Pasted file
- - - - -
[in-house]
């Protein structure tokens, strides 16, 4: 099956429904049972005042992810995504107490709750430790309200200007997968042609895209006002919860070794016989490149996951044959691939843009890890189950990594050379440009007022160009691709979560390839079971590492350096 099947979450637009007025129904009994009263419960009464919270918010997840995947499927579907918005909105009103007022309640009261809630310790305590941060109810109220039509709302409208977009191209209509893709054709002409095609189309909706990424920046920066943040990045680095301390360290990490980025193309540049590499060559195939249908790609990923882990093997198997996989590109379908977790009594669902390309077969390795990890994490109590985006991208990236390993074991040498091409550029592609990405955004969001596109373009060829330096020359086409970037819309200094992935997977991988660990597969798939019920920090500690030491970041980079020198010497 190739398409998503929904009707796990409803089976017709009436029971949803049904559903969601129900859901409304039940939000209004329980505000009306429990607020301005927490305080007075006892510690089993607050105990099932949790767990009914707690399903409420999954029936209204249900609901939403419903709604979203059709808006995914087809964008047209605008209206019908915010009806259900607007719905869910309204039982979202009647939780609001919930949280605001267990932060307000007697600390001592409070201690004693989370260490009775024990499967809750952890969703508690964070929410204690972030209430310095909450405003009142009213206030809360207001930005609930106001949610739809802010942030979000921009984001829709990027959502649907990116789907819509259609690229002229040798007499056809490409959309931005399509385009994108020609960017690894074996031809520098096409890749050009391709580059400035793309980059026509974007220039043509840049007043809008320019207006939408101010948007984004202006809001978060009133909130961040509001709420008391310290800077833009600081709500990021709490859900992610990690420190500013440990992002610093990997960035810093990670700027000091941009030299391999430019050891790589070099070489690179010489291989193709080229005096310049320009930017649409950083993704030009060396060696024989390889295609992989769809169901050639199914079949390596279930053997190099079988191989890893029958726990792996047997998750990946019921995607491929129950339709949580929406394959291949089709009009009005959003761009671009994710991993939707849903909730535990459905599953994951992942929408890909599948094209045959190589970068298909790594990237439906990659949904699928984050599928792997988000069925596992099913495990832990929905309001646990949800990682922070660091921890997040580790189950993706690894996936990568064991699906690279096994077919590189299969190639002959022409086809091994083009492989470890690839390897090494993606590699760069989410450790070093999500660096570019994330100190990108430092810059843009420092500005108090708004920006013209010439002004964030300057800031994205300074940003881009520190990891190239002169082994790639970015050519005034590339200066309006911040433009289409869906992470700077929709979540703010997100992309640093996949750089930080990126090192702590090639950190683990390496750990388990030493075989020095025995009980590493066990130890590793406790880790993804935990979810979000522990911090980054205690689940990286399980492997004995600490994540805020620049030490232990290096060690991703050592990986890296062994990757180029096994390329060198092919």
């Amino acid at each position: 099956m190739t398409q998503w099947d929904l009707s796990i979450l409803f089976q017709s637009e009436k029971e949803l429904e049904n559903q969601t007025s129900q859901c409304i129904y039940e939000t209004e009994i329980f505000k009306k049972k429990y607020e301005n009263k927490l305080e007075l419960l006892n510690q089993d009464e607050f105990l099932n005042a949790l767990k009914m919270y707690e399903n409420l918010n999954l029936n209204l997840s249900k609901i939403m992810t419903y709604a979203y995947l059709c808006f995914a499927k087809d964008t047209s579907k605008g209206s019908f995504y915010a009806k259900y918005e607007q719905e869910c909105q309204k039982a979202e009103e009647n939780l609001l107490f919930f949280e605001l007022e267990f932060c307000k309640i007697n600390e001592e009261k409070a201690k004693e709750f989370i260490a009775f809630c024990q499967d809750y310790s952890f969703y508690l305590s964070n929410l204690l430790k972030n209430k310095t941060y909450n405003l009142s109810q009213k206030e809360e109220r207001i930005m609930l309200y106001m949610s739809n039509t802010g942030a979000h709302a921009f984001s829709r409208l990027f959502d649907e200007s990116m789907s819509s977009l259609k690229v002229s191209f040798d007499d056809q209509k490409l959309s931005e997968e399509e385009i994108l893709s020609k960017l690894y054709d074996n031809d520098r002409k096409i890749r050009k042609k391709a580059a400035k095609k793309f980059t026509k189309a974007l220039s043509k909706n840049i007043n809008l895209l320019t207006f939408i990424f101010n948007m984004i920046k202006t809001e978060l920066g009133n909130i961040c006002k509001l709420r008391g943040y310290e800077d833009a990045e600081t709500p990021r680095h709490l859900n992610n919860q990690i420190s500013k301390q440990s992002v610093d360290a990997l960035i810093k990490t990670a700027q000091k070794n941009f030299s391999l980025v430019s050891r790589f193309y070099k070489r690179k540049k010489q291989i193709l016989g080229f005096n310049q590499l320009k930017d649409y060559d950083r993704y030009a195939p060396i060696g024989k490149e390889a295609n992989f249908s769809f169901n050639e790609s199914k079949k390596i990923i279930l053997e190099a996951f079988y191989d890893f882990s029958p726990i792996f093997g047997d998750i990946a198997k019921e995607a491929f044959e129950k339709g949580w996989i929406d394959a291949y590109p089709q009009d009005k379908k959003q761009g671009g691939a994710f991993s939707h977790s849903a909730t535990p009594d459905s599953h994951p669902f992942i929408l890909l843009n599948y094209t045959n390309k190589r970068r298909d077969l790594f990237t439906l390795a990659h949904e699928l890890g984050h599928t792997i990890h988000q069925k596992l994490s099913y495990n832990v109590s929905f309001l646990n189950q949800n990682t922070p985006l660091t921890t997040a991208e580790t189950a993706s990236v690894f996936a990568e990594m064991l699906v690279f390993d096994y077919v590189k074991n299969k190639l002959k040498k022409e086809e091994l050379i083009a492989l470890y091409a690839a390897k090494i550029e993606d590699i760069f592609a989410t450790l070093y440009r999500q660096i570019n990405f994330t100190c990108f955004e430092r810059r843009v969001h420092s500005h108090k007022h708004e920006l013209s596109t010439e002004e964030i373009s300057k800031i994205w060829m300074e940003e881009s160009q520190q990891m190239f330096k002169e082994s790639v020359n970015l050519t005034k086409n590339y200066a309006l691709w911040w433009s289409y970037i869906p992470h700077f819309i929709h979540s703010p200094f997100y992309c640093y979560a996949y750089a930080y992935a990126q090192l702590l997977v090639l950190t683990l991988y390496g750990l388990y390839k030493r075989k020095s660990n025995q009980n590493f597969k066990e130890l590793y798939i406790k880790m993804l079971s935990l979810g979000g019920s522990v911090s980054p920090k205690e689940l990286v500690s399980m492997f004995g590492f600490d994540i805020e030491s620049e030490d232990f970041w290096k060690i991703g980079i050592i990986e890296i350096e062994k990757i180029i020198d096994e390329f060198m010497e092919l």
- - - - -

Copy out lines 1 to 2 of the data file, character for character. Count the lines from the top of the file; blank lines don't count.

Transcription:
[in-house]
């Protein structure tokens, strides 16, 4: 099956429904049972005042992810995504107490709750430790309200200007997968042609895209006002919860070794016989490149996951044959691939843009890890189950990594050379440009007022160009691709979560390839079971590492350096 099947979450637009007025129904009994009263419960009464919270918010997840995947499927579907918005909105009103007022309640009261809630310790305590941060109810109220039509709302409208977009191209209509893709054709002409095609189309909706990424920046920066943040990045680095301390360290990490980025193309540049590499060559195939249908790609990923882990093997198997996989590109379908977790009594669902390309077969390795990890994490109590985006991208990236390993074991040498091409550029592609990405955004969001596109373009060829330096020359086409970037819309200094992935997977991988660990597969798939019920920090500690030491970041980079020198010497 190739398409998503929904009707796990409803089976017709009436029971949803049904559903969601129900859901409304039940939000209004329980505000009306429990607020301005927490305080007075006892510690089993607050105990099932949790767990009914707690399903409420999954029936209204249900609901939403419903709604979203059709808006995914087809964008047209605008209206019908915010009806259900607007719905869910309204039982979202009647939780609001919930949280605001267990932060307000007697600390001592409070201690004693989370260490009775024990499967809750952890969703508690964070929410204690972030209430310095909450405003009142009213206030809360207001930005609930106001949610739809802010942030979000921009984001829709990027959502649907990116789907819509259609690229002229040798007499056809490409959309931005399509385009994108020609960017690894074996031809520098096409890749050009391709580059400035793309980059026509974007220039043509840049007043809008320019207006939408101010948007984004202006809001978060009133909130961040509001709420008391310290800077833009600081709500990021709490859900992610990690420190500013440990992002610093990997960035810093990670700027000091941009030299391999430019050891790589070099070489690179010489291989193709080229005096310049320009930017649409950083993704030009060396060696024989390889295609992989769809169901050639199914079949390596279930053997190099079988191989890893029958726990792996047997998750990946019921995607491929129950339709949580929406394959291949089709009009009005959003761009671009994710991993939707849903909730535990459905599953994951992942929408890909599948094209045959190589970068298909790594990237439906990659949904699928984050599928792997988000069925596992099913495990832990929905309001646990949800990682922070660091921890997040580790189950993706690894996936990568064991699906690279096994077919590189299969190639002959022409086809091994083009492989470890690839390897090494993606590699760069989410450790070093999500660096570019994330100190990108430092810059843009420092500005108090708004920006013209010439002004964030300057800031994205300074940003881009520190990891190239002169082994790639970015050519005034590339200066309006911040433009289409869906992470700077929709979540703010997100992309640093996949750089930080990126090192702590090639950190683990390496750990388990030493075989020095025995009980590493066990130890590793406790880790993804935990979810979000522990911090980054205690689940990286399980492997004995600490994540805020620049030490232990290096060690991703050592990986890296062994990757180029096994390329060198092919």